The patrolman stood in my doorway and I pointed to the four green wooden ammo cases as I said, “Ammo.” I grabbed a case and spun it around to show the bright orange triangle that screamed “EXPLOSIVES”. I said, “I'm guessing that's what caused the alarm.” He nodded and asked what it was. I explained and he asked me if I minded popping open a case so he could confirm its contents if anyone asked. I didn't feel like getting into a 4th Amendment argument and figured, “what the hell”. My favorite gun show vendor had never accidentally given me hand grenades instead of NATO ball ammo so I took my chances. I cut open the tie wraps that held the latches closed and raised the lid. Whew!! No grenades. Just 800 rounds of 7.62x51. I opened one of the boxes and showed him the blister-packed ammo. He gave me a nod of approval and a quick smile that I suspect contained a small amount of relief. I gave him an (unnecessary) apology for scaring someone and he thanked me and went on his way. He never asked for my name (he didn't need to – he knew the truck was mine...) and I didn't get any lectures or questions I thought were founded in suspicion.

So, that was that. Part of me wanted to play hardball: deny the truck was mine, refuse to let him in, refuse to open the case, insist on a warrant, demand to know my accuser. Part of me just wanted to clear up a misunderstanding between an obviously reasonable cop and a cowering sheeple that got nervous as I unloaded ammo in the open, in broad daylight, while making no effort to be sneaky or covert. I chose the latter. Time may prove me wrong but I think I made the right choice. The cop had to believe I was on the up-and-up. I was polite but not obsequious. I was helpful but not to the point of looking desperate. I'm sure there's now a report somewhere with my name on it and a note that I had 3200 rounds of ammo stacked near my front door. Had he and I stood our ground and let his duty collide with my rights, that report would still have been made but it would say that I was uncooperative, guarded, suspicious, blah, blah, blah. Red Flag!! Instead, it might just say I was helpful and handled the situation with grace and humor. (Nah....)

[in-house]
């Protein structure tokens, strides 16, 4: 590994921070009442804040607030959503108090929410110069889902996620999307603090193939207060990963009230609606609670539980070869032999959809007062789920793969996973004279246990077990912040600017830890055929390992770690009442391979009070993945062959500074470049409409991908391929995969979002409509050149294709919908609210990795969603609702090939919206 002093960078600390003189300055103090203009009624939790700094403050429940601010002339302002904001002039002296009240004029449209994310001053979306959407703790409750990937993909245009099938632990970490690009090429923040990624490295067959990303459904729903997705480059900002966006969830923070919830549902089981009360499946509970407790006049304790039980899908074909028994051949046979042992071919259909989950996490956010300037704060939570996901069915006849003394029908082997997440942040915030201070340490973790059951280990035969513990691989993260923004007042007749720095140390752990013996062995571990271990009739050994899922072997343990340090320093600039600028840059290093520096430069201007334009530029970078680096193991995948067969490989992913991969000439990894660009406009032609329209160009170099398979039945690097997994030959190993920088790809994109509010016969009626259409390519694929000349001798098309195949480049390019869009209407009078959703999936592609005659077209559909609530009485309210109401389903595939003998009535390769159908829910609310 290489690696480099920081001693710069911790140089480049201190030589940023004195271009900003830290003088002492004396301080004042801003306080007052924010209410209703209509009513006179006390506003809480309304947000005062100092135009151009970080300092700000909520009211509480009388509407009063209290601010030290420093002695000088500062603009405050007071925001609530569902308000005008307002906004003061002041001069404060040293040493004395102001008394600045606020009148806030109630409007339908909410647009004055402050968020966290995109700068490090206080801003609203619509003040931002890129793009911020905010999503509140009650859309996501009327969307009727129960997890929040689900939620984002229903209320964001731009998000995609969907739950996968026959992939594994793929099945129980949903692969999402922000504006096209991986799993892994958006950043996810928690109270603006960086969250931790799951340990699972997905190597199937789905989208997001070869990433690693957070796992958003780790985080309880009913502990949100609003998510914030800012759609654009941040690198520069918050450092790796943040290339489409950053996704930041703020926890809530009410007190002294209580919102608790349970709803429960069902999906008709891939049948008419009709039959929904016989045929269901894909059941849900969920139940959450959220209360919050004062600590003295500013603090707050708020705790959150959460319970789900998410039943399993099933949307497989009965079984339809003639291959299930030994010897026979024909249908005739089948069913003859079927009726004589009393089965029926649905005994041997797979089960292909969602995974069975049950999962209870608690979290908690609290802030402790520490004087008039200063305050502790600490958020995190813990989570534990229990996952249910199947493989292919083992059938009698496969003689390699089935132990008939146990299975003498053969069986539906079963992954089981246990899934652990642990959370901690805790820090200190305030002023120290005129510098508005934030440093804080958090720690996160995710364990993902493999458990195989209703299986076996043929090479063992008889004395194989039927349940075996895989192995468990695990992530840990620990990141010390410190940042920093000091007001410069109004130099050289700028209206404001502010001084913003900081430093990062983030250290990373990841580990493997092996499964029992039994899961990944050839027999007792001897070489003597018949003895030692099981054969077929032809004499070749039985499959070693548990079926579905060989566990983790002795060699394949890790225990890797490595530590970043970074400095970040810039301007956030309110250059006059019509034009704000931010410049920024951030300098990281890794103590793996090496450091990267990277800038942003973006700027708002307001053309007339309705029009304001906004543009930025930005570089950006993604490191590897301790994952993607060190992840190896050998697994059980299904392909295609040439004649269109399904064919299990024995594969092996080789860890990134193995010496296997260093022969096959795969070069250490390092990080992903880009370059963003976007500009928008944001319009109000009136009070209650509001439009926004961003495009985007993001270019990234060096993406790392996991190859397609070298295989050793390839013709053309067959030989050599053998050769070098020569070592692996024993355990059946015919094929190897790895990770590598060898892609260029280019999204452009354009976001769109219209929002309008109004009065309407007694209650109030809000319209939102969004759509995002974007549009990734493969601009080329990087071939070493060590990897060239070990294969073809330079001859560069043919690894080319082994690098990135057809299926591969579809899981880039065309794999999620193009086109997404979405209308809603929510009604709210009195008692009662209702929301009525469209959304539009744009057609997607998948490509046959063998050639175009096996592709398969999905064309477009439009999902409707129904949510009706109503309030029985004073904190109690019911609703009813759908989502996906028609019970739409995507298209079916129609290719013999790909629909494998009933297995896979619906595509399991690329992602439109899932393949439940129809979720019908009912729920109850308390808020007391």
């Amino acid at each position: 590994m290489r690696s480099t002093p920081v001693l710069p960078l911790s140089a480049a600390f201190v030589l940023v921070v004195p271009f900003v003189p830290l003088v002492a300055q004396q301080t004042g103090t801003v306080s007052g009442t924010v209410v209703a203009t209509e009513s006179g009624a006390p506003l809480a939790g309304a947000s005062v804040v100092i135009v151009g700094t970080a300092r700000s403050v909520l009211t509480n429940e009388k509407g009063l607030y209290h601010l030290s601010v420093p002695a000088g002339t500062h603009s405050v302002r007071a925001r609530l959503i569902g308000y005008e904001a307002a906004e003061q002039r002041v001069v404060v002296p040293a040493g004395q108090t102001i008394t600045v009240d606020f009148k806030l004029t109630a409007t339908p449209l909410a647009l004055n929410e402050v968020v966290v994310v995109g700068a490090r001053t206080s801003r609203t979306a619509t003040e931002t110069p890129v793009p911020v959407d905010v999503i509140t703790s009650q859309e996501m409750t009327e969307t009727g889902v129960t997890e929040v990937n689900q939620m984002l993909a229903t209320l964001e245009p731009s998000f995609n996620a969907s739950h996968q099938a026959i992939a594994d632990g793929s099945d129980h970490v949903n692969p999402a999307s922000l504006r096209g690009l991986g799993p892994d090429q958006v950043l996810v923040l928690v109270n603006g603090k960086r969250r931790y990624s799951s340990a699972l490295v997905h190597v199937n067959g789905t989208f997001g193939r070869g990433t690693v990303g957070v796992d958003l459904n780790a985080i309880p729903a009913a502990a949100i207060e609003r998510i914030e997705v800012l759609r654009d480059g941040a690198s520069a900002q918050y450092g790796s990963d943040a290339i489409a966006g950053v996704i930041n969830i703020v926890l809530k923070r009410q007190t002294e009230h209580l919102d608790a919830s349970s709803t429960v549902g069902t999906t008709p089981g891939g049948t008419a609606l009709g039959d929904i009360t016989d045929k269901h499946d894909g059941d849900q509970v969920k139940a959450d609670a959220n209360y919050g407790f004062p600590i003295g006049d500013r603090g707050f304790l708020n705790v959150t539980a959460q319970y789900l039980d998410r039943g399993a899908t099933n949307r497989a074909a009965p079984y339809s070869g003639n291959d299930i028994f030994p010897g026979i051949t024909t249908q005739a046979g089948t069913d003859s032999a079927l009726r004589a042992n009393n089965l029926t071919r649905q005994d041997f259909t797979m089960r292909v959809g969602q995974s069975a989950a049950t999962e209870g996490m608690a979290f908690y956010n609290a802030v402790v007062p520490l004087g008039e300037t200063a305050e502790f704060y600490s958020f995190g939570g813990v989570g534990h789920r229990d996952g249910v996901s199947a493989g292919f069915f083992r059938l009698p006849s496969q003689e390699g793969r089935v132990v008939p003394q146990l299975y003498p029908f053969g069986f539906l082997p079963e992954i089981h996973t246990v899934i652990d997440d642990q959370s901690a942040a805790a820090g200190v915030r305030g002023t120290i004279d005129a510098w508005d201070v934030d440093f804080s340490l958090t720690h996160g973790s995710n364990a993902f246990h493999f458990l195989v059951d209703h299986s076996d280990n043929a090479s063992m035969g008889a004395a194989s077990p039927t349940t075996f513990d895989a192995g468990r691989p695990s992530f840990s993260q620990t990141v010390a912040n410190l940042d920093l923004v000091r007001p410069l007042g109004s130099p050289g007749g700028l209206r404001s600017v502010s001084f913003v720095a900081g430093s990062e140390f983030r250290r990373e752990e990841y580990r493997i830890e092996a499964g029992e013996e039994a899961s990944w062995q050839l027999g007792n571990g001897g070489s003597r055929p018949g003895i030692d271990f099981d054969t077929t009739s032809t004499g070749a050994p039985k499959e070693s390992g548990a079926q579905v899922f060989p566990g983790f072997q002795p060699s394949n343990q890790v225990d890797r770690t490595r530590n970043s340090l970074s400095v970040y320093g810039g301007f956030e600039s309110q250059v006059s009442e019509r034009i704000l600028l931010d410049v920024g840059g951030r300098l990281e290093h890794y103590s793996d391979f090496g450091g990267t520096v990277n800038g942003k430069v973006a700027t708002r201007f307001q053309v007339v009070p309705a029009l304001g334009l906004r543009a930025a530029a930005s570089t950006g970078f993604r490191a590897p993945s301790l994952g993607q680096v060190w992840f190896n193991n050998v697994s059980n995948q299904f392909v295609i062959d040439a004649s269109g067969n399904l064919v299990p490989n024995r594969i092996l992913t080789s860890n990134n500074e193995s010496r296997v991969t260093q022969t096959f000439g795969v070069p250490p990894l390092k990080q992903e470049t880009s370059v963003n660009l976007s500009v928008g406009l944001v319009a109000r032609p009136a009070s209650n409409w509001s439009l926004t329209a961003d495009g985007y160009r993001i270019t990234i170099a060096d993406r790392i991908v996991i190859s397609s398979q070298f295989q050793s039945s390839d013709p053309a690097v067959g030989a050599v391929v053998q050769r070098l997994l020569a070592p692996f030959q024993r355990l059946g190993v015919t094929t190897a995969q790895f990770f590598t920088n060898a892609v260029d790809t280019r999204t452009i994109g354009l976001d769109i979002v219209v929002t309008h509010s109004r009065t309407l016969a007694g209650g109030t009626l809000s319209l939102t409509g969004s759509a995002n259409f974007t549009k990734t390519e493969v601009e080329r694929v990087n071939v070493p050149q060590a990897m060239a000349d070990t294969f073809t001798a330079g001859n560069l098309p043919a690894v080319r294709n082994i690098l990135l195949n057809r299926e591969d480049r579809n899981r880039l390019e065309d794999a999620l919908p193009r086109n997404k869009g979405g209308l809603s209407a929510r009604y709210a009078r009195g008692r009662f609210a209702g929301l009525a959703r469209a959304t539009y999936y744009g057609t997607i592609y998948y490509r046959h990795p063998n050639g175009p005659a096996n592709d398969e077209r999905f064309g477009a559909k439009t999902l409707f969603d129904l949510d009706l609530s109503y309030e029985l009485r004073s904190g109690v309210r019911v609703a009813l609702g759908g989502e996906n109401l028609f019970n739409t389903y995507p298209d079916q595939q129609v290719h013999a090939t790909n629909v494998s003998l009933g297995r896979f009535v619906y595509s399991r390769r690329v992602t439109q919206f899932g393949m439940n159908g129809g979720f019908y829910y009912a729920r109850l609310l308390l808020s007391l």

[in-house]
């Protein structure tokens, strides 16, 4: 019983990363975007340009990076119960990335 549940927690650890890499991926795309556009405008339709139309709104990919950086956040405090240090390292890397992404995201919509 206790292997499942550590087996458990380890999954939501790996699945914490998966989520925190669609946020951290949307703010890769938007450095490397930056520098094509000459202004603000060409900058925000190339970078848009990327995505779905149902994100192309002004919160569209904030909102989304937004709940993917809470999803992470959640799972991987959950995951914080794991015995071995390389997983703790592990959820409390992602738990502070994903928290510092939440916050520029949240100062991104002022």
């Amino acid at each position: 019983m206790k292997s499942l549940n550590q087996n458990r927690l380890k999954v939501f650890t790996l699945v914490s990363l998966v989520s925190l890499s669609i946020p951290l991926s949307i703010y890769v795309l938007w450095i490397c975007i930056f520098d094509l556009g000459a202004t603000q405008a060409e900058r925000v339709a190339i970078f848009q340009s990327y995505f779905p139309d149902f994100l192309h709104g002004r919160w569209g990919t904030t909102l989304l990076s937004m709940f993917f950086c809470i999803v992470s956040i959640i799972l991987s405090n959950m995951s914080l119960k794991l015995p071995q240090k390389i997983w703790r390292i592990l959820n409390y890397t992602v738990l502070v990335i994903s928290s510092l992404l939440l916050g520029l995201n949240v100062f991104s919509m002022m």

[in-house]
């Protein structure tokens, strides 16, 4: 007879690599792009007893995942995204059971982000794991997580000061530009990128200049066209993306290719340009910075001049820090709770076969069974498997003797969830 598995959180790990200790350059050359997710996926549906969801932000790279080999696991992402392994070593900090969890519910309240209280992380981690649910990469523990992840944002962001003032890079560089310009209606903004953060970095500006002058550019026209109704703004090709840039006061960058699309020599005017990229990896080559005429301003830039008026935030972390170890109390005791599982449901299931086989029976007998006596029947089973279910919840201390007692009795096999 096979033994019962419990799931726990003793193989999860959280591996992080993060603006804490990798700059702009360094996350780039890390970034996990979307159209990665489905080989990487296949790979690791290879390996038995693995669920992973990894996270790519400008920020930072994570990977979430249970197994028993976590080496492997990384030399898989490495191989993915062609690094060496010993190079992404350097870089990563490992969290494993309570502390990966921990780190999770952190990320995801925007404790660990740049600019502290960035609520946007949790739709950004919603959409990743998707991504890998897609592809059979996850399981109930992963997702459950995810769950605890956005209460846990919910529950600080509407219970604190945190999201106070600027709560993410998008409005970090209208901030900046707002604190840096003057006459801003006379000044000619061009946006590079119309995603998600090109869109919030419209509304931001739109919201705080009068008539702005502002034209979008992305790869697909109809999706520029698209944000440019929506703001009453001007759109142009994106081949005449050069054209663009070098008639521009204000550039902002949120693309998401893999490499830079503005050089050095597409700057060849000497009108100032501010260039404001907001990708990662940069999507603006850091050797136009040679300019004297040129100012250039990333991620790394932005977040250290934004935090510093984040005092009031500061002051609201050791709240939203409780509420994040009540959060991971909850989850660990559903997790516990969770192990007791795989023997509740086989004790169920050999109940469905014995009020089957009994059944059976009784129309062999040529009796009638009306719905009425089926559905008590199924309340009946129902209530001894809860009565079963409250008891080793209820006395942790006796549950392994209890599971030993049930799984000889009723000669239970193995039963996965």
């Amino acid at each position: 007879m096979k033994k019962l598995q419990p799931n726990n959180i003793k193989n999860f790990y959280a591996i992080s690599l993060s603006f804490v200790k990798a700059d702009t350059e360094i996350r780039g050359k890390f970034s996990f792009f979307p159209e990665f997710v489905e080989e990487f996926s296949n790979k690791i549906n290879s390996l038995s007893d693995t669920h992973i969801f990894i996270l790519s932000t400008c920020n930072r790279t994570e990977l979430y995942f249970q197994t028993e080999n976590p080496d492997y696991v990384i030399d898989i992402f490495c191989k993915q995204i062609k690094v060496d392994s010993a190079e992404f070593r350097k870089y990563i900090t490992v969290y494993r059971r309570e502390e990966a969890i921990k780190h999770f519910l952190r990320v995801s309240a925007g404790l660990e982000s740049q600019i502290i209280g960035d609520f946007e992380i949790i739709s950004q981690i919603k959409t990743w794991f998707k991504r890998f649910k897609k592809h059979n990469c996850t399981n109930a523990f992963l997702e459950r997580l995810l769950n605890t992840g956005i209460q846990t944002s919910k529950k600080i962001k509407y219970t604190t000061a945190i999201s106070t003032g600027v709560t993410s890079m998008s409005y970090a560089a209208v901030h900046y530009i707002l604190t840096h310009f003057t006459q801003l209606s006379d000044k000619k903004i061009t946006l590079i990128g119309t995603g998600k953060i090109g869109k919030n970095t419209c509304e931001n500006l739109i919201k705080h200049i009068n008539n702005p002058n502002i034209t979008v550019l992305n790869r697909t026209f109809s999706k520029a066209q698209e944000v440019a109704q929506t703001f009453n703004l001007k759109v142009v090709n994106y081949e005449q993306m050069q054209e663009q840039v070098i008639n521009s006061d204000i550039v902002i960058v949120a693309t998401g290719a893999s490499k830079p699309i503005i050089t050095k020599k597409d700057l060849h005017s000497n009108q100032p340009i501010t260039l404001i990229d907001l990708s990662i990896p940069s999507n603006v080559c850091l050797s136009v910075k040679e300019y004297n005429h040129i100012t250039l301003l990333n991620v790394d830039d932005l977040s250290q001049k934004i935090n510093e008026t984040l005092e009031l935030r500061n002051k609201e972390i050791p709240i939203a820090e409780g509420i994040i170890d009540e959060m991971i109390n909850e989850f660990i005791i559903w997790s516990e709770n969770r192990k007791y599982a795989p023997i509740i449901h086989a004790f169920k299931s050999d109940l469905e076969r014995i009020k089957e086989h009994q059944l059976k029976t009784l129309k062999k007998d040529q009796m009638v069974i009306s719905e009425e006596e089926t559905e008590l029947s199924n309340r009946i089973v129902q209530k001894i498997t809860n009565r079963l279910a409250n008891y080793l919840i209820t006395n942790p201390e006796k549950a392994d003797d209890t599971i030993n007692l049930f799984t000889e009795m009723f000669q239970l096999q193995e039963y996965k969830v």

But again, part of me wanted to play hardball. I'm getting ready to move and my apartment is a mass of boxes, including no fewer than 12 empty rifle boxes that were in plain site of the patrolman. I don't know if he saw them – I will assume he did. I'll be pondering this decision for many days as hindsight is always 20/20. If nothing comes of it, then I feel I made the right choice. The police can make my life miserable whether I had cooperated or not. While I drift more and more into the “question authority” mindset each day, I still hold out a small glimmer of hope for common sense from the Powers That Be, especially at the lower levels.